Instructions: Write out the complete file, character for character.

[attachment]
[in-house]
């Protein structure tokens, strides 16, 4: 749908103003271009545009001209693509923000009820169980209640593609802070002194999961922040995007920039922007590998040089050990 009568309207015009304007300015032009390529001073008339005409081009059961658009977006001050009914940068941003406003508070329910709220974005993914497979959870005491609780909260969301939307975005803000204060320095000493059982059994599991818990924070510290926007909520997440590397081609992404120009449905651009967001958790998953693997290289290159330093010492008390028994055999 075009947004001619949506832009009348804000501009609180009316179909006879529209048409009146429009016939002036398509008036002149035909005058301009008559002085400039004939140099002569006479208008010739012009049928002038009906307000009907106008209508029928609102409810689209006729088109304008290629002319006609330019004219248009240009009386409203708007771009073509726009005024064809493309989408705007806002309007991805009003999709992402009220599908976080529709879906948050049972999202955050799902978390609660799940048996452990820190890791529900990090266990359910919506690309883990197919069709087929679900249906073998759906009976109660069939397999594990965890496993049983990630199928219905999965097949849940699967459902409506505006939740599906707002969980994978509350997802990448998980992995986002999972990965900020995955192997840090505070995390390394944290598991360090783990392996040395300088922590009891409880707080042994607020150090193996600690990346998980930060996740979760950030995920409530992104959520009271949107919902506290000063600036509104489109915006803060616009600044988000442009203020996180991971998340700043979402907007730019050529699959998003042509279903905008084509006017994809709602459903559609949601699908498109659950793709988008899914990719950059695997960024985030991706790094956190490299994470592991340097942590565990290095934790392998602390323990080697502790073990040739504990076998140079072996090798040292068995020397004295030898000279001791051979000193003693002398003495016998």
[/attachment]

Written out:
[in-house]
């Protein structure tokens, strides 16, 4: 749908103003271009545009001209693509923000009820169980209640593609802070002194999961922040995007920039922007590998040089050990 009568309207015009304007300015032009390529001073008339005409081009059961658009977006001050009914940068941003406003508070329910709220974005993914497979959870005491609780909260969301939307975005803000204060320095000493059982059994599991818990924070510290926007909520997440590397081609992404120009449905651009967001958790998953693997290289290159330093010492008390028994055999 075009947004001619949506832009009348804000501009609180009316179909006879529209048409009146429009016939002036398509008036002149035909005058301009008559002085400039004939140099002569006479208008010739012009049928002038009906307000009907106008209508029928609102409810689209006729088109304008290629002319006609330019004219248009240009009386409203708007771009073509726009005024064809493309989408705007806002309007991805009003999709992402009220599908976080529709879906948050049972999202955050799902978390609660799940048996452990820190890791529900990090266990359910919506690309883990197919069709087929679900249906073998759906009976109660069939397999594990965890496993049983990630199928219905999965097949849940699967459902409506505006939740599906707002969980994978509350997802990448998980992995986002999972990965900020995955192997840090505070995390390394944290598991360090783990392996040395300088922590009891409880707080042994607020150090193996600690990346998980930060996740979760950030995920409530992104959520009271949107919902506290000063600036509104489109915006803060616009600044988000442009203020996180991971998340700043979402907007730019050529699959998003042509279903905008084509006017994809709602459903559609949601699908498109659950793709988008899914990719950059695997960024985030991706790094956190490299994470592991340097942590565990290095934790392998602390323990080697502790073990040739504990076998140079072996090798040292068995020397004295030898000279001791051979000193003693002398003495016998």